By Greg Gelpi
A lot happens in the Clayton County school system, and a committee met Tuesday to ensure the community knows about these happenings.
The Clayton County Board of Education Community Relations Committee met for what committee chairman Allen Johnson said was the first time to his knowledge.
After a rocky year of secret meetings and hurried press conferences, the committee mapped out the best way to use its resources to inform both the school system and Clayton County as a whole.
"I think we need to touch as many people as we possibly can," Board Vice Chairwoman Ericka Davis said.
Of particular concern to Davis was having a "vehicle" to reach parents. She added that some parents don't have Internet access and can't visit the system's Web site.
Part of the committee's plans to inform the public includes a series of public forums for members of the community to meet with school officials and discuss their concerns. The committee will recommend having four forums, rather than a proposal to have nine, one in each board member's district. The recommendation includes a "roundtable" format, consisting of about 10 tables, each with a school "facilitator" to meet with parents in small groups.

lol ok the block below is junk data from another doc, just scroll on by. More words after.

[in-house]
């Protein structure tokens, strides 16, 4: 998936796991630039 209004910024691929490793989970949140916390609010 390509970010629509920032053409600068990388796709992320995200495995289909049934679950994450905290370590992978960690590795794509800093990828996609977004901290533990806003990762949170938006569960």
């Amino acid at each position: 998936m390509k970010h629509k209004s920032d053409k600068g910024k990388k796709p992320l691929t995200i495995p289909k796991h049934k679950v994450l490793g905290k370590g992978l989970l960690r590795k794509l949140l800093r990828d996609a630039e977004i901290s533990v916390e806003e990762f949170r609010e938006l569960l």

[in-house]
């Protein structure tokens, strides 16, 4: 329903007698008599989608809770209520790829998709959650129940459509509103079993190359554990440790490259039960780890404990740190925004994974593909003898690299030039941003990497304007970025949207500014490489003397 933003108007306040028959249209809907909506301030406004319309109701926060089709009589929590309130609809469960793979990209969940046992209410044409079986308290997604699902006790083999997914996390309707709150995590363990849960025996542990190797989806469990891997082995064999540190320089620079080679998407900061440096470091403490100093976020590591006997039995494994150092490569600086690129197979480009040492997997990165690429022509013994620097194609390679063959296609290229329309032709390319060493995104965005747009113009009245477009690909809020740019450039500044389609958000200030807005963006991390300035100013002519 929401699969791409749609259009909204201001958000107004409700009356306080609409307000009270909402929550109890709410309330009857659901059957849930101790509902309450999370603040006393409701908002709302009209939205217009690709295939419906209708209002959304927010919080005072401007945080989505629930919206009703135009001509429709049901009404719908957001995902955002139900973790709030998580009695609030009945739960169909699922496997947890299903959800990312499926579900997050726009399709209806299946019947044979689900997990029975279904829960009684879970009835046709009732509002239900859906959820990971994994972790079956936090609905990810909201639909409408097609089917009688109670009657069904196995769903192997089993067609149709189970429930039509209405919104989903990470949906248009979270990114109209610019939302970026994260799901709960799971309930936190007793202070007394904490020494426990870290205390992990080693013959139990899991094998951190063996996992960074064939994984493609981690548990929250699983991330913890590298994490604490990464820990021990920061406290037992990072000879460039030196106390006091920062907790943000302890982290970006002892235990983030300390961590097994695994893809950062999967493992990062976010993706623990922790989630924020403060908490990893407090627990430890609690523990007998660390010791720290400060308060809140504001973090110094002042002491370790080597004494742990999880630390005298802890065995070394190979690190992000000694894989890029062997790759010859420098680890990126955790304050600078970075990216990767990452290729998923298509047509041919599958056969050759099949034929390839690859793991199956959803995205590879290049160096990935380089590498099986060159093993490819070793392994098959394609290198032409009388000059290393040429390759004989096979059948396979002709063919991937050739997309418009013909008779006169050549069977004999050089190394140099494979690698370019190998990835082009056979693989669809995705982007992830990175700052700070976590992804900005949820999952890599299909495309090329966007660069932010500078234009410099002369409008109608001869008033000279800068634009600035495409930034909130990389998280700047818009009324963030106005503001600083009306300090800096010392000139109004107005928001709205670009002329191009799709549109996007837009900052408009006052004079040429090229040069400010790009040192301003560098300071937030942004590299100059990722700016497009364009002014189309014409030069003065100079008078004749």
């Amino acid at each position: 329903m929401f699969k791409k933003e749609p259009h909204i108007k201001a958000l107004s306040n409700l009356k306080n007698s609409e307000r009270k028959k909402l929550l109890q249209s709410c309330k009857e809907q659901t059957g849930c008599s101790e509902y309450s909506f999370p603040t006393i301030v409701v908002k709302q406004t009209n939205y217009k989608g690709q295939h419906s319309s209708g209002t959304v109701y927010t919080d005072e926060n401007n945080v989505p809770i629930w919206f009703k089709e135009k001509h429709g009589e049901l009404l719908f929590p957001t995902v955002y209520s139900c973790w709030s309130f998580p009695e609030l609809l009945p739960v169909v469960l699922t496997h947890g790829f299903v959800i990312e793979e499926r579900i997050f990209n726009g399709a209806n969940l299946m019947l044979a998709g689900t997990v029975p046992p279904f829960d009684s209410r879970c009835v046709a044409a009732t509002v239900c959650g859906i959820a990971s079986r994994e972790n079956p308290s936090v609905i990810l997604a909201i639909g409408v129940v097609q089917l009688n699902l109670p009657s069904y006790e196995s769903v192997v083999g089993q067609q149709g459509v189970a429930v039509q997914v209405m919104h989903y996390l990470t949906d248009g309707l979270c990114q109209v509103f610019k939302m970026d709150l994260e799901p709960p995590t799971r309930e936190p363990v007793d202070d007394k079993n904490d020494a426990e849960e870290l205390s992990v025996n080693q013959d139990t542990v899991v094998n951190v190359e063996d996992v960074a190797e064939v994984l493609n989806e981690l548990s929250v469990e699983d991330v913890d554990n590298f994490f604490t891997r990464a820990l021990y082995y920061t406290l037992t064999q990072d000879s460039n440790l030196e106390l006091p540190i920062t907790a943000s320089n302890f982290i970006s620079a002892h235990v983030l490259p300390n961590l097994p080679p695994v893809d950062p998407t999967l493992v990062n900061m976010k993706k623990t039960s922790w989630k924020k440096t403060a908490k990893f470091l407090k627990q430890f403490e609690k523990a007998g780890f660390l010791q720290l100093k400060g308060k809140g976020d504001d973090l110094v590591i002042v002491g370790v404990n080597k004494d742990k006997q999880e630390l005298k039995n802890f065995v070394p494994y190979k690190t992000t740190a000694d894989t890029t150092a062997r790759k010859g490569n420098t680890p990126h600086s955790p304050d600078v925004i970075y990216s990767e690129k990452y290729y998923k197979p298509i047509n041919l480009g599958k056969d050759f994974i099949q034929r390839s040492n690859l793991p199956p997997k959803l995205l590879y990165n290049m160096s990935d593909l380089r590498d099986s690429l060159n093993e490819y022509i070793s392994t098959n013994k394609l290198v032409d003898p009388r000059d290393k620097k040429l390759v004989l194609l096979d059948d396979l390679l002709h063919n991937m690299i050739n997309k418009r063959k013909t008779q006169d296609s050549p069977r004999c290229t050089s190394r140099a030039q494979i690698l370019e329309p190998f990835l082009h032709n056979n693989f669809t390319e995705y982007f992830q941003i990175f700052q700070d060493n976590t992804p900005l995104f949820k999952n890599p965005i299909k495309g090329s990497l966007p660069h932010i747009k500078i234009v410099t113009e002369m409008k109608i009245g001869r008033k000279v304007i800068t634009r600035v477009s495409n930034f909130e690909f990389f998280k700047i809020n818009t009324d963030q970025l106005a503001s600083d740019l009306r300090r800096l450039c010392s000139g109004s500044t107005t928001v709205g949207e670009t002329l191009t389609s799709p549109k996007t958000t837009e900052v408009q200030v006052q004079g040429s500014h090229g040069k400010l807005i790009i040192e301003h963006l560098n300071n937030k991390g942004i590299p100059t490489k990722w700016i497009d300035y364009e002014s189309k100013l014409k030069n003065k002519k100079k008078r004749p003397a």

The proposed first public forum would be April 26, said Sam King, assistant superintendent of support services and continuous improvement. King drafted the proposals.
The committee also discussed how to use its resources, such as the system's newly revamped Cable Channel 24.
Channel 24 is now completely digital, said David Waller, the manager of the television station. Waller said he is looking into new programming. One proposal is to have a 30-minute program for Superintendent Barbara Pulliam to present an issue from the system using a talk show style format.
The school system's Web site is also being updated. The committee will recommend placing school board minutes on the Web. The address is www.clayton.k12.ga.us.
Although the system's newsletter went defunct about two years ago, the committee asked Jerry Jackson, acting coordinator of community relations, to look into costs and options for reinstituting a newsletter to inform both employees and parents.
Two specific issues that need to be communicated to the public are the rezoning of schools and the special purpose local option sales tax, the committee said.
Three new schools will open in the fall, and Assistant Superintendent of Auxiliary Services Ronnie Blake outlined plans for informing parents about which school their children will attend.
Assistant Superintendent of Facilities and Construction John Ramage briefed the committee on the importance of informing the public about the 1-cent SPLOST, which runs out in December. If the SPLOST is to be extended, it would need to be voted on by Sept. 21.